Dealing with Colitis as a College Student

Current Colitis Symptoms:

Frequently running to the bathroom, the urge to go hits me very suddenly, diarrhea

Meet Jessica:

I was diagnosed with ulcerative colitis in August 2011. I am currently a freshman in college and hoping to reach remission soon!

Some more about me:

I enjoy photography, watching football (Go Panthers!), and hanging out with my friends, (always near a bathroom of course).

Colitis in College:

I was diagnosed with UC about a year and a half ago, and have yet to reach remission. Colitis has changed my life because no matter what I do I always have to make sure there is a bathroom nearby. I also wake up at least twice during the night to go. It feels like everything I eat goes straight through me so I’m about fifteen pounds underweight. My friends tell me that I’m lucky to be able to eat whatever I want and stay skinny, but I think I look unhealthy. I have had people approach me and ask if I was anorexic, and that definitely hurt a lot.

I almost always have to go after I eat, so if I am doing something (like riding in a car for a long period of time), I just don’t eat. I know it’s not the best solution, but I don’t want to have an accident (which does sometimes happen). My UC prevents me from going out with my friends because I’m worried that I’ll have an accident and embarrass myself. If they’re going somewhere that doesn’t have a bathroom (like a park) I’ll make up an excuse not to go. I’m anxious to find a medicine that works for me because I want to live a normal life where I can be outside and not worry about what building I will run into if I have to go. A big issue for me though is that I’m terrified of doctors.

colitis college

I hate needles and after having one colonoscopy I don’t want to have another one soon. I guess I’m afraid that if my UC doesn’t get better soon then my doctor will tell me that I need another one. So I basically try to avoid the doctor, even if things are bad (which, again, probably isn’t the best idea). I’m just beginning college and I want to be able to focus more on my school work, and less on finding the bathroom.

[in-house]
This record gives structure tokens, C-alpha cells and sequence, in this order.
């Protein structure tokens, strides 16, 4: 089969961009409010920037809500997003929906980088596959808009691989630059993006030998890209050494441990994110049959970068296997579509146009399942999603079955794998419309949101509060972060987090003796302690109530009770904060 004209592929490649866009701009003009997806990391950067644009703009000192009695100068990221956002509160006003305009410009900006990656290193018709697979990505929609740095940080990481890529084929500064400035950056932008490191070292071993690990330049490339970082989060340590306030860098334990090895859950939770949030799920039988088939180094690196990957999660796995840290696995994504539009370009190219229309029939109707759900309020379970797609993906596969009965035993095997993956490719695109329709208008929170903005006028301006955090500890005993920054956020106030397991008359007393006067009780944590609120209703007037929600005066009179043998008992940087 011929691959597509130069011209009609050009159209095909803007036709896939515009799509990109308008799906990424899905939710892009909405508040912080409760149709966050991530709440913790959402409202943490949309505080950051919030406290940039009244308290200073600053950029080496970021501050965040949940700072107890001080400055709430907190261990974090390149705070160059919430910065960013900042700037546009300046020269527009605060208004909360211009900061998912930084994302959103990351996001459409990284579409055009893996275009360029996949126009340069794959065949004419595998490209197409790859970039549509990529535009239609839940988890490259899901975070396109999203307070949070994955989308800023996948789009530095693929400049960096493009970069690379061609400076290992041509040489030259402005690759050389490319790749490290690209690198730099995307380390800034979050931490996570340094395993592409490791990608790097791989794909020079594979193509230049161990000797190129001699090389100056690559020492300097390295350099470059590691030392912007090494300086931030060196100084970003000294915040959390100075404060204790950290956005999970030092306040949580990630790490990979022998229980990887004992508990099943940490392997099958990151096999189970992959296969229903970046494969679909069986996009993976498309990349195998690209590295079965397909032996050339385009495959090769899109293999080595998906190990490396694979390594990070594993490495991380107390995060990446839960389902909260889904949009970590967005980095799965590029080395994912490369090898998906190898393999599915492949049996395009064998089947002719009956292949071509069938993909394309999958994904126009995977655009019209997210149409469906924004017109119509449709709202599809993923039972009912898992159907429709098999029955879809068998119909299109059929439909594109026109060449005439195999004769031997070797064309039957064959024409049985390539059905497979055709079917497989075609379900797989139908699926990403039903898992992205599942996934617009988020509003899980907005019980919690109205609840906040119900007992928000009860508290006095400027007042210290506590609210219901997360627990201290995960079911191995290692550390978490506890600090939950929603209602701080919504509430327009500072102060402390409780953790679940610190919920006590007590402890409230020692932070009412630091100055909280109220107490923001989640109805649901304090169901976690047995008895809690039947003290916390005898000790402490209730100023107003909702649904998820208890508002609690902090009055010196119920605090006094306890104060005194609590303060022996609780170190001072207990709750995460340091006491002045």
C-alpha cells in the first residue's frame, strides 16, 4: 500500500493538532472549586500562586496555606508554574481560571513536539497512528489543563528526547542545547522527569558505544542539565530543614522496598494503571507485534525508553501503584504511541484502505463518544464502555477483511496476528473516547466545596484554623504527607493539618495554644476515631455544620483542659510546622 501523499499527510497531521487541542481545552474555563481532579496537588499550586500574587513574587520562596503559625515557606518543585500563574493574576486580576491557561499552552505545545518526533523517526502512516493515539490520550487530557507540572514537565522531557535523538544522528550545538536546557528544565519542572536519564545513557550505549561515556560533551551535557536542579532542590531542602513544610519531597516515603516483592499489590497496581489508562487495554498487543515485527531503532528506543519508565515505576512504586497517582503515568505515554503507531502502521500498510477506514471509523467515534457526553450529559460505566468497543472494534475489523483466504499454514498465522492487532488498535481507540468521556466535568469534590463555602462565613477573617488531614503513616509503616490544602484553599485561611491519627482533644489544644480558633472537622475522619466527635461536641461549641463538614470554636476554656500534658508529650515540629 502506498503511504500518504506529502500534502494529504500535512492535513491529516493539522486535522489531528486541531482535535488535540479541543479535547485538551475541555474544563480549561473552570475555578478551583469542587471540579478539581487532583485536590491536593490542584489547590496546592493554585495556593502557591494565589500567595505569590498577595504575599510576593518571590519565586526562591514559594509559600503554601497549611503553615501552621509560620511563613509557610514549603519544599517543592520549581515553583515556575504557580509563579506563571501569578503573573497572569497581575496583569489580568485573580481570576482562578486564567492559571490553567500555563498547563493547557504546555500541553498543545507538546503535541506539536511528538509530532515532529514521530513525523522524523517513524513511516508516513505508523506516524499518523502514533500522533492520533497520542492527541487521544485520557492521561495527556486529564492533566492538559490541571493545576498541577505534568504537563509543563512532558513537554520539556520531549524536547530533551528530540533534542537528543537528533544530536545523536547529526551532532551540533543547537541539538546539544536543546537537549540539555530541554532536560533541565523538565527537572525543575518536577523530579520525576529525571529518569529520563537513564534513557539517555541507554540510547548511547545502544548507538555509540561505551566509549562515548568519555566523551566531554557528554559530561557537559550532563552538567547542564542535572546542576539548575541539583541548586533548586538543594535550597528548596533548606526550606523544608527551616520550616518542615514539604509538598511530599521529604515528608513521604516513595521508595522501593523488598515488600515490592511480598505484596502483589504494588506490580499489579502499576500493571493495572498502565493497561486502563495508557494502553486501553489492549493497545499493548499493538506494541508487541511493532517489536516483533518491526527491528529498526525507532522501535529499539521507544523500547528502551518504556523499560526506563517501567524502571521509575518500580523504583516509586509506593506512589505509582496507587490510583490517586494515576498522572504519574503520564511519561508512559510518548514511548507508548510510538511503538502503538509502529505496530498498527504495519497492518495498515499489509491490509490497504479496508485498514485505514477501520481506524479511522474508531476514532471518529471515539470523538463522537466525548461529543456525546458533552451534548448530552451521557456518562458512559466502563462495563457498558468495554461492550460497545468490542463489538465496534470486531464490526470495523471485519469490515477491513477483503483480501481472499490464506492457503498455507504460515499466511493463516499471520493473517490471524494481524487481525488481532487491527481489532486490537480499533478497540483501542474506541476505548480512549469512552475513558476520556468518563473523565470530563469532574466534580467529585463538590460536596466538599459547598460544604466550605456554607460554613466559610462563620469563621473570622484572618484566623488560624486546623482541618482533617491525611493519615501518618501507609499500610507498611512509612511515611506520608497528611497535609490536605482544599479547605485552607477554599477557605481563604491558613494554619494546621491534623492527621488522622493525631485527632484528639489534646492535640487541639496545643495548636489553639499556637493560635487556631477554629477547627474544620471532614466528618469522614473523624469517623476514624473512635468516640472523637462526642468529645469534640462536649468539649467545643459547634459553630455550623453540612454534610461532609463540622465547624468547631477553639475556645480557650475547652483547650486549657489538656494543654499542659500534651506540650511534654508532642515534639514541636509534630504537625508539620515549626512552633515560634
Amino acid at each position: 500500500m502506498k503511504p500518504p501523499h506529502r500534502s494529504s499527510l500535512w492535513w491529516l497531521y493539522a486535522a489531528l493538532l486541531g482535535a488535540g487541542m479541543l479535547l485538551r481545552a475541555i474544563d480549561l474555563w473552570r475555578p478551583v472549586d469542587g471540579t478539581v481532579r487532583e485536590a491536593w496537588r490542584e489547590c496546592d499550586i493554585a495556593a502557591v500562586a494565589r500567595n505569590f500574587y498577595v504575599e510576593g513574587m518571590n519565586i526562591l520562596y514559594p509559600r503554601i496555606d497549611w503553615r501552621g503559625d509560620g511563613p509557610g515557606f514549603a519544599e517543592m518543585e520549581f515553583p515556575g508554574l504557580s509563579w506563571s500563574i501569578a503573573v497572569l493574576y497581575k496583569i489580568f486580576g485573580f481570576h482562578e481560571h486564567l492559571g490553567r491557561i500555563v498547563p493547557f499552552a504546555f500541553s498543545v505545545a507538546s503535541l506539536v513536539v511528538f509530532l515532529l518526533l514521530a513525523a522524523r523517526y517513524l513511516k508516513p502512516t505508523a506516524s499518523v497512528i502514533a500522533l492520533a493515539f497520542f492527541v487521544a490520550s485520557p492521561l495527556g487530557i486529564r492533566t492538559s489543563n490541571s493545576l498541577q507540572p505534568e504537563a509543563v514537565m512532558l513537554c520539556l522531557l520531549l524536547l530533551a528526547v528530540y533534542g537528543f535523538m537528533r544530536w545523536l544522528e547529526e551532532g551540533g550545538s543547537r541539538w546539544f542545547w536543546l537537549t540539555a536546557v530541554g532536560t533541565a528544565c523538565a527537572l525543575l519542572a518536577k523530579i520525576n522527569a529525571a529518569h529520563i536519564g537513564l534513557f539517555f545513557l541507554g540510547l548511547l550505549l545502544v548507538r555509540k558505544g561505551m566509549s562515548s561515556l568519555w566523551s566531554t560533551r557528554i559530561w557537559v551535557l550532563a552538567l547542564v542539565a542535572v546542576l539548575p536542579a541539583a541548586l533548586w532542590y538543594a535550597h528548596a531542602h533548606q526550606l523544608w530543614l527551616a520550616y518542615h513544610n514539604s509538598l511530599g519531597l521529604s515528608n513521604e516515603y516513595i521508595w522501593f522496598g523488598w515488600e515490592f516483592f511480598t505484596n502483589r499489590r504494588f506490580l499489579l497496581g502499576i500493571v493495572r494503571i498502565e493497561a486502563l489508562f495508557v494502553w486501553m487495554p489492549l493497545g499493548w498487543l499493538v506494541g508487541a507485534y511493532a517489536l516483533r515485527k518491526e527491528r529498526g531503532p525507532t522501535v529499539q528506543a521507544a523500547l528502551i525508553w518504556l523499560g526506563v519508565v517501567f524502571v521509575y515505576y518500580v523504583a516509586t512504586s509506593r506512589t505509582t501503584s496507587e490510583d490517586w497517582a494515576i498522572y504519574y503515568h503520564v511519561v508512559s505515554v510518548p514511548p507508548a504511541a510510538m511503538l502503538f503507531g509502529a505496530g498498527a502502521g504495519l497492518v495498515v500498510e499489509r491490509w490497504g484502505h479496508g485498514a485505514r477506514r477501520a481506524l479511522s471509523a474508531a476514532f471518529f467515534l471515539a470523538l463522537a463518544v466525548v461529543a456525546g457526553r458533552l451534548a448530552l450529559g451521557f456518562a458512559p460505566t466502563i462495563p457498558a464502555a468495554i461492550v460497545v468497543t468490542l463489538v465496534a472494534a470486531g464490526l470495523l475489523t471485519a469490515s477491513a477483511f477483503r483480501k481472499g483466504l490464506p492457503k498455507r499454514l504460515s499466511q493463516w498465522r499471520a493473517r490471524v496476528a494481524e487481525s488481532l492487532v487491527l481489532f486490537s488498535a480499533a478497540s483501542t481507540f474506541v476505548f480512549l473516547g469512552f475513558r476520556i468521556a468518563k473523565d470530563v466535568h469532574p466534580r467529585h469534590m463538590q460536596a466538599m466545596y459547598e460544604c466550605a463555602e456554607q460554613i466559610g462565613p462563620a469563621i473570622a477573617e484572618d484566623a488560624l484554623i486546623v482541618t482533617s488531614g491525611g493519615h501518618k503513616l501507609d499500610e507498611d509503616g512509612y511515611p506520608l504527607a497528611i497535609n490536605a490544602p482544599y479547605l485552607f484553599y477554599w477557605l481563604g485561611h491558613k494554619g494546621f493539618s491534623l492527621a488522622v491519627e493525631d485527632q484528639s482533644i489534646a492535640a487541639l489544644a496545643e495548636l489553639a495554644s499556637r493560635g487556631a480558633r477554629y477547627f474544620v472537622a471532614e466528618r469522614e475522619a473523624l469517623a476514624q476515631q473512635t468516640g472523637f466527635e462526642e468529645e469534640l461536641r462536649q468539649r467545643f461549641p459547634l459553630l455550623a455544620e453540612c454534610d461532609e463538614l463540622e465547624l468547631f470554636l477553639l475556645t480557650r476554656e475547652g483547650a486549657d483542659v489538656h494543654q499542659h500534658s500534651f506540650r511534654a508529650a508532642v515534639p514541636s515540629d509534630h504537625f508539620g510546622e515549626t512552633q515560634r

I am currently on Asacol but it is not working. I am going back to the doctor soon to ask to try a new medication.

written by Jessica

submitted in the colitis venting area


7 thoughts on “Dealing with Colitis as a College Student”

  1. Hey Jessica,

    Thanks for sharing your story, and I can totally relate to the “terrified of doctors”, that was me as well several years ago. But here’s something to think about…

    For most people with UC, there’s going to be ups and downs along the road, and there’s a really good chance that you’re gonna be on the road to recovery soon and back at a pretty darn normal lifestyle.

    That said, doctors are still going to be a part of life, as they are for anybody with UC. So, why not find a good GI doctor that you not only like, but trust, and one who likes you as well. It might sound hard or difficult to pull off, but come on, you can do it!

    Here’s a list of GI doctor reviews that users of the site have submitted over the past few years, and its growing constantly:

    If you don’t see anybody on that list near you, then you’re gonna need to do some more work. But that’s ok.

    What I would do, is write down or list out what types of things you want from “your GI doc”. And then, hit up the phone book and simply start calling around. Of course I don’t know what type of health insurance you’re working with, but if you call the staff at the different doc offices, you should be able to ask them some questions like:

    – does “x” doctor work with alot of IBD patients
    – how long has he/she been practicing
    – am I able to email/call this doctor when I have questions
    – is this doctor into the holistic/non western med approaches
    – does this doc perform colonoscopies as well
    – how difficult is it to schedule an appointment if I need to see him/her urgently

    and whatever other questions you might have, the offices should be able to answer.

    Also, a great question to ask the staff or offices that have multiple GI docs is;

    “If you we needing to choose a GI doctor, which one would you choose?”

    Anywyas, I hope this gives you some ideas, because it really is important to feel comfortable with your doctor, and once you have that squared away, I think it will relieve some of the stress that goes along with having UC.

    Best of luck to you Jessica,


  2. Hey Adam!

    I just checked the list of GI doctors and didn’t see my doctor listed. I submitted the info 12/9. Why wasn’t my doctor added? You had sent me a confirmation that you received my info and I have been checking every day since and so far no listing. What’s up Adam????